Land Use: Tree Planting


Planting More Trees?

Land Use

Tree Planting

The Scottish Government aims to reach the target of net zero by 2045. One of the measures which can help Scotland to achieve this target is the planting of trees, to increase the area currently afforested. Trees hold large amounts of carbon, and can thus reduce the amount of carbon in the atmosphere (carbon sequestration).

There is no doubt that there are many areas in Scotland where trees could usefully be planted to aid carbon sequestration and where new tree planting would also enhance the local environment, both for the benefit of wildlife and as an amenity for local people.

Many proposals have been put forward for tree planting in the Highlands and many acres of trees have already been planted. But the process of compensating for carbon produced elsewhere by planting trees in the Highlands is not straightforward, and must be approached with great caution.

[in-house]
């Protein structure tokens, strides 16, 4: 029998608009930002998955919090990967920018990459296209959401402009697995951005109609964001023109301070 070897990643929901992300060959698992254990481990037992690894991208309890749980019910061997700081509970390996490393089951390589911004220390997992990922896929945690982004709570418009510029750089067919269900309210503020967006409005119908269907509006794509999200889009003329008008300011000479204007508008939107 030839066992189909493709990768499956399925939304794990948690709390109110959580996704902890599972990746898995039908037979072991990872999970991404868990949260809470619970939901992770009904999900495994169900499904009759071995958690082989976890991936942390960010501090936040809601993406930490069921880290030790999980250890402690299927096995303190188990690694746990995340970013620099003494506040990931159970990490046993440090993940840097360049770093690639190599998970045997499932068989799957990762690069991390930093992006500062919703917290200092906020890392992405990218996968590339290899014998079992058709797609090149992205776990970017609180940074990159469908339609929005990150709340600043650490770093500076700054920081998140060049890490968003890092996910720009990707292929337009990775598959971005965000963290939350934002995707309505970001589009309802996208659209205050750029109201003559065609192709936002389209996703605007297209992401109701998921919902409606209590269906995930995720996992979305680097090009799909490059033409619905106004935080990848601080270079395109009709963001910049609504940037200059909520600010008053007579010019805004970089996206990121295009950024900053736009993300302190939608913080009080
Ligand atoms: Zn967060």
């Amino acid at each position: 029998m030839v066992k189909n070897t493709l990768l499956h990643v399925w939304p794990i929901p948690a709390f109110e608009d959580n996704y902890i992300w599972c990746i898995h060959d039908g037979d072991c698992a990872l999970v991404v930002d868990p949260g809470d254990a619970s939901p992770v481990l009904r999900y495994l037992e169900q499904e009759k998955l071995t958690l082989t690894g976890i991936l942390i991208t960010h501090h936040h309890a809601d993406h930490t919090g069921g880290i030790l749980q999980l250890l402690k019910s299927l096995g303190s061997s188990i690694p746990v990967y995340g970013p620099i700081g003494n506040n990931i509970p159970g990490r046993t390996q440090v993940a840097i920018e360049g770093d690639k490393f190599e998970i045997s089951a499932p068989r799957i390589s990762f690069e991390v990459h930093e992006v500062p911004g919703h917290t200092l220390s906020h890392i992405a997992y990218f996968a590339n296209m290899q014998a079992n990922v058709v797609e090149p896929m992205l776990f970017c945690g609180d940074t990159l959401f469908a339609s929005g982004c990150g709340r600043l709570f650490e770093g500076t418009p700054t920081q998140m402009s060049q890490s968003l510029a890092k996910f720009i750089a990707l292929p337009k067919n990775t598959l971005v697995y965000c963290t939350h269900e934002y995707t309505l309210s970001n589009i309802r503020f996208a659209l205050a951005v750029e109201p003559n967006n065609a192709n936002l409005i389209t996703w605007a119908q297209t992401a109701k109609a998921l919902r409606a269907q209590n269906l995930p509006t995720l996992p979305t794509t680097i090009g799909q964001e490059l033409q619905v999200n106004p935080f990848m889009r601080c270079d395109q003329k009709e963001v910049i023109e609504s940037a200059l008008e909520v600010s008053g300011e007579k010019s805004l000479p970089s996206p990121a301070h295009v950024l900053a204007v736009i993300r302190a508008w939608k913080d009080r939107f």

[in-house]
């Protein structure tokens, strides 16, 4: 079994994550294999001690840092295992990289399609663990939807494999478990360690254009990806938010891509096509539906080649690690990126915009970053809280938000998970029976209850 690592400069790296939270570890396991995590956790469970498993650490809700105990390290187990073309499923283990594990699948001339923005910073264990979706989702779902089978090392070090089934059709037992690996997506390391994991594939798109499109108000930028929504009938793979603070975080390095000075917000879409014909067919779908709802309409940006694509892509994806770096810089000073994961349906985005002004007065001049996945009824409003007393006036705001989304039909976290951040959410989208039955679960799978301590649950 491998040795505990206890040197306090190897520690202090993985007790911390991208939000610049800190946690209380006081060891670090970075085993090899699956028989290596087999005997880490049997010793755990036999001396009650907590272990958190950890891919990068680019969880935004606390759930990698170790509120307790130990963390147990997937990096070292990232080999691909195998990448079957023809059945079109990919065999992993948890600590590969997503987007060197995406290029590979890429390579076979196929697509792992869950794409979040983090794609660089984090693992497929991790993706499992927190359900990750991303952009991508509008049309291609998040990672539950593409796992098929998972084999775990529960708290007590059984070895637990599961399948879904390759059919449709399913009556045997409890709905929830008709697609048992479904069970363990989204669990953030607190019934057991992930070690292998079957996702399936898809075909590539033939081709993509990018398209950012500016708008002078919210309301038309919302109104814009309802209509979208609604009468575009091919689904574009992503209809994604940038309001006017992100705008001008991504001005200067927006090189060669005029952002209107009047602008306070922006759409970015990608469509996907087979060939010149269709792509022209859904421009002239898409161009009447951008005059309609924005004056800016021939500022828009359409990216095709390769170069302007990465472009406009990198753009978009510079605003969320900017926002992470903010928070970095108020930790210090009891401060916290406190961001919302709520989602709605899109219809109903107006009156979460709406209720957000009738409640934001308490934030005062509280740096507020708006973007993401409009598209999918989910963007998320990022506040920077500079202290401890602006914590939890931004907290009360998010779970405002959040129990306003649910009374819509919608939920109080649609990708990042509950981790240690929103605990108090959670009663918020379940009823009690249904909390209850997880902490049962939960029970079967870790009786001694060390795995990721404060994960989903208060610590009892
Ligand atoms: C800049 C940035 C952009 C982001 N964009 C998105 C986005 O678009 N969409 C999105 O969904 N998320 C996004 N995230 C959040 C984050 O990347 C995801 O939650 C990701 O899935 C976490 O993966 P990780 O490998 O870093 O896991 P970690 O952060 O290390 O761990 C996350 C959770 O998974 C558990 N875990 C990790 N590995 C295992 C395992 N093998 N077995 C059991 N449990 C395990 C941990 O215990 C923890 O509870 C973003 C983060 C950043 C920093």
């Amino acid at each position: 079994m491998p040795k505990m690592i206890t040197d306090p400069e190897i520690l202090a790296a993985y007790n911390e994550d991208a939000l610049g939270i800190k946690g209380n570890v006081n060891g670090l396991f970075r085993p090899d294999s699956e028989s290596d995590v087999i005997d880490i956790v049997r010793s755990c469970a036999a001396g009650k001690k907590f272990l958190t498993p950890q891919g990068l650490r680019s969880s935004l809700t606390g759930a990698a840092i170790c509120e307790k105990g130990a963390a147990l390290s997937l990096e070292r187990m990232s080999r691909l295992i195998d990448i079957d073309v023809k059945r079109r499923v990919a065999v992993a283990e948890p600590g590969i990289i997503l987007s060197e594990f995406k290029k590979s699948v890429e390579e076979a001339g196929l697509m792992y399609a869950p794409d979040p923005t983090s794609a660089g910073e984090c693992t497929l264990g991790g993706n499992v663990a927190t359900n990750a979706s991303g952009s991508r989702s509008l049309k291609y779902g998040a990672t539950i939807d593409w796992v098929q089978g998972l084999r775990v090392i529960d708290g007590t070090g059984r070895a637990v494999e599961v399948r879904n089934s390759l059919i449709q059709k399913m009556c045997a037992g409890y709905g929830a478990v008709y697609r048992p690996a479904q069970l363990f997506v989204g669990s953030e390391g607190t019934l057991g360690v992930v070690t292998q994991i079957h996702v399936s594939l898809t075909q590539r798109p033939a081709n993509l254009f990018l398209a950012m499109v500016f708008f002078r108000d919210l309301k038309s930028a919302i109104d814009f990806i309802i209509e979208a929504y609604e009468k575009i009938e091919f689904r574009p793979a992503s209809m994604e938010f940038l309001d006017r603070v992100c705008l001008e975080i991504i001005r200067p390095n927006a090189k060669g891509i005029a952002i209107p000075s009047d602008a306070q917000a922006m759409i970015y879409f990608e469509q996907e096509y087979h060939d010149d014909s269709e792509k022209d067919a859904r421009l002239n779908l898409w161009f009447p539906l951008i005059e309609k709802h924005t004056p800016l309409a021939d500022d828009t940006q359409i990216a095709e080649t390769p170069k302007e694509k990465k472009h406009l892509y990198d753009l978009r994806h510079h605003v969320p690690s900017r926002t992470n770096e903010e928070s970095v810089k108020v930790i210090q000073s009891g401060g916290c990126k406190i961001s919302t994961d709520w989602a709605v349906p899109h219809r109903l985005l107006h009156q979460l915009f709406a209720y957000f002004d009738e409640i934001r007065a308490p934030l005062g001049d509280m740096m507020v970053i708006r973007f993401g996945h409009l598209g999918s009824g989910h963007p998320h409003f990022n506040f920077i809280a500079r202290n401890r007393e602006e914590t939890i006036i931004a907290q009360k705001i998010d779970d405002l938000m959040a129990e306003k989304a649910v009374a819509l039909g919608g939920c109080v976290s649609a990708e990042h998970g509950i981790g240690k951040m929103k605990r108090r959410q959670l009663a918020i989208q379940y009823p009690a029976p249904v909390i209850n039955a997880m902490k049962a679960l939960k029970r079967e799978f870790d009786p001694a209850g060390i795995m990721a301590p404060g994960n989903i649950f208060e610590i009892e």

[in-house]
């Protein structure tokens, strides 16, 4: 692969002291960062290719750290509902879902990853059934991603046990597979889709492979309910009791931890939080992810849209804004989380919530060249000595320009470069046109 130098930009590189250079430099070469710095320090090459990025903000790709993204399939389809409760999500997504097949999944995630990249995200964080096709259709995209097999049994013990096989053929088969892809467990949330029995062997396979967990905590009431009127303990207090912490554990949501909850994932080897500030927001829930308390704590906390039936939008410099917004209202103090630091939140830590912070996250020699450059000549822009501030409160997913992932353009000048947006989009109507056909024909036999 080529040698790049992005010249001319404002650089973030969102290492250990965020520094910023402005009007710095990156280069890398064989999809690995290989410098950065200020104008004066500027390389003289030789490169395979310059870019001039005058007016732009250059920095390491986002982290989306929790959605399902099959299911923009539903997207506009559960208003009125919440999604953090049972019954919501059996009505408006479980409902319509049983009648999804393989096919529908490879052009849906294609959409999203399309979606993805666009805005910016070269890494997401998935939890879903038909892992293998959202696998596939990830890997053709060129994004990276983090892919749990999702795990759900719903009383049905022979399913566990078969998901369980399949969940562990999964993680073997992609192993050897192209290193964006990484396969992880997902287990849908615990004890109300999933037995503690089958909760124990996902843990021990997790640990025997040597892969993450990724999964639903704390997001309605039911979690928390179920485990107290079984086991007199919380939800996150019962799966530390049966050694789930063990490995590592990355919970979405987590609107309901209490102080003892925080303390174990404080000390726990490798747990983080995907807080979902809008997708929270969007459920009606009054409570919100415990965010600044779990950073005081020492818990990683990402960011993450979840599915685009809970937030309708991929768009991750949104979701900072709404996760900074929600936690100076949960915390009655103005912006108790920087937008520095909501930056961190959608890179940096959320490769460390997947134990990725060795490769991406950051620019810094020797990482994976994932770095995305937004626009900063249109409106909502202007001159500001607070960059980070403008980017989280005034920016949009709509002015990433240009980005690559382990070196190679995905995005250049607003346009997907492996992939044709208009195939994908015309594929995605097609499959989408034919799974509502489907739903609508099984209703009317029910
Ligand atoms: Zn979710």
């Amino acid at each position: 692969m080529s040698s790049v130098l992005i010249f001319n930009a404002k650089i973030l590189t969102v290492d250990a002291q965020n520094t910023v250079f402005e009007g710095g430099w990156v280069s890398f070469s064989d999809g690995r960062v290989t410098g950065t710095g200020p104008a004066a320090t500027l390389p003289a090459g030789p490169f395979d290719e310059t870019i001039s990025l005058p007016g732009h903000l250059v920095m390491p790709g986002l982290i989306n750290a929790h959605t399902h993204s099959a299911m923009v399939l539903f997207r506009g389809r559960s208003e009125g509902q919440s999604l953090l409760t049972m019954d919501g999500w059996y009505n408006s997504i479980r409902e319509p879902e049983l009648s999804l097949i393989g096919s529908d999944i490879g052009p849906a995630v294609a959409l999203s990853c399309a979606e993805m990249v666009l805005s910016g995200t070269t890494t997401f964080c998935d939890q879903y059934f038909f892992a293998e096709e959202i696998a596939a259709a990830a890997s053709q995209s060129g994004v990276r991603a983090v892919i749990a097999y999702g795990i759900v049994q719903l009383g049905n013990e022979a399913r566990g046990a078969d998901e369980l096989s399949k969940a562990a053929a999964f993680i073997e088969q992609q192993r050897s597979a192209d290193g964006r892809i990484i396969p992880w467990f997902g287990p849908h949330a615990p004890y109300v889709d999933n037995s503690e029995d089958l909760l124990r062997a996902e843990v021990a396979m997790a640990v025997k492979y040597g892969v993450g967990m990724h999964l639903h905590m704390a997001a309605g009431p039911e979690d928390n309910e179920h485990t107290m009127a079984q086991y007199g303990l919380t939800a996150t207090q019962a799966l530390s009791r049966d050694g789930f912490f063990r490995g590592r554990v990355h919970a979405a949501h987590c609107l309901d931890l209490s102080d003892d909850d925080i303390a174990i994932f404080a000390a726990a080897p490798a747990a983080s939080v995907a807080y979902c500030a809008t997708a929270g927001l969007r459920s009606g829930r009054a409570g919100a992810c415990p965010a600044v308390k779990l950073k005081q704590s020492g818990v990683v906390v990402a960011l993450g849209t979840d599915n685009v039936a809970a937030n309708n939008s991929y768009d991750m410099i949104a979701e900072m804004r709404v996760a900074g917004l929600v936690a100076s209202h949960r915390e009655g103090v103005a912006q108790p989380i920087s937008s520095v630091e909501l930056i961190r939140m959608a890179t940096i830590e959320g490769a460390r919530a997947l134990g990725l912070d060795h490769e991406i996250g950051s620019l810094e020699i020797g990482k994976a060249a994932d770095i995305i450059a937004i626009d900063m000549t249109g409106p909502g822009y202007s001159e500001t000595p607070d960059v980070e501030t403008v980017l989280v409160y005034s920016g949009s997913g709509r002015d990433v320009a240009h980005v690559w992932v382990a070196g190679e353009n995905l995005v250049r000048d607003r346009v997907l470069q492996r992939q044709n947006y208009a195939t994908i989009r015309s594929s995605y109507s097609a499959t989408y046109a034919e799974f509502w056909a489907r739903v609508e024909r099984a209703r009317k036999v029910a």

There are already plans for tree planting in some areas of the proposed Affric National Park. These must be examined in detail: we need to know

  • what tree species will be planted
  • where they will be planted
  • how effective the ensuing carbon sequestration will be
  • what studies have been done to determine the environmental impact of this change of land use
  • what the effect will be on local communities.

We understand that the organisation Trees for Life (TfL) is proposing a corridor of trees from east to west across the Highlands including all the area of the proposed Affric National Park.[1]

Any studies in relation to this should be carried out by independent organisations with the results being made available to the public.  If any of this is to take place, there must be full and proper consultation with the community – something that TfL has repeatedly failed to do in the past and all the above questions (including others that may arise) must be answered.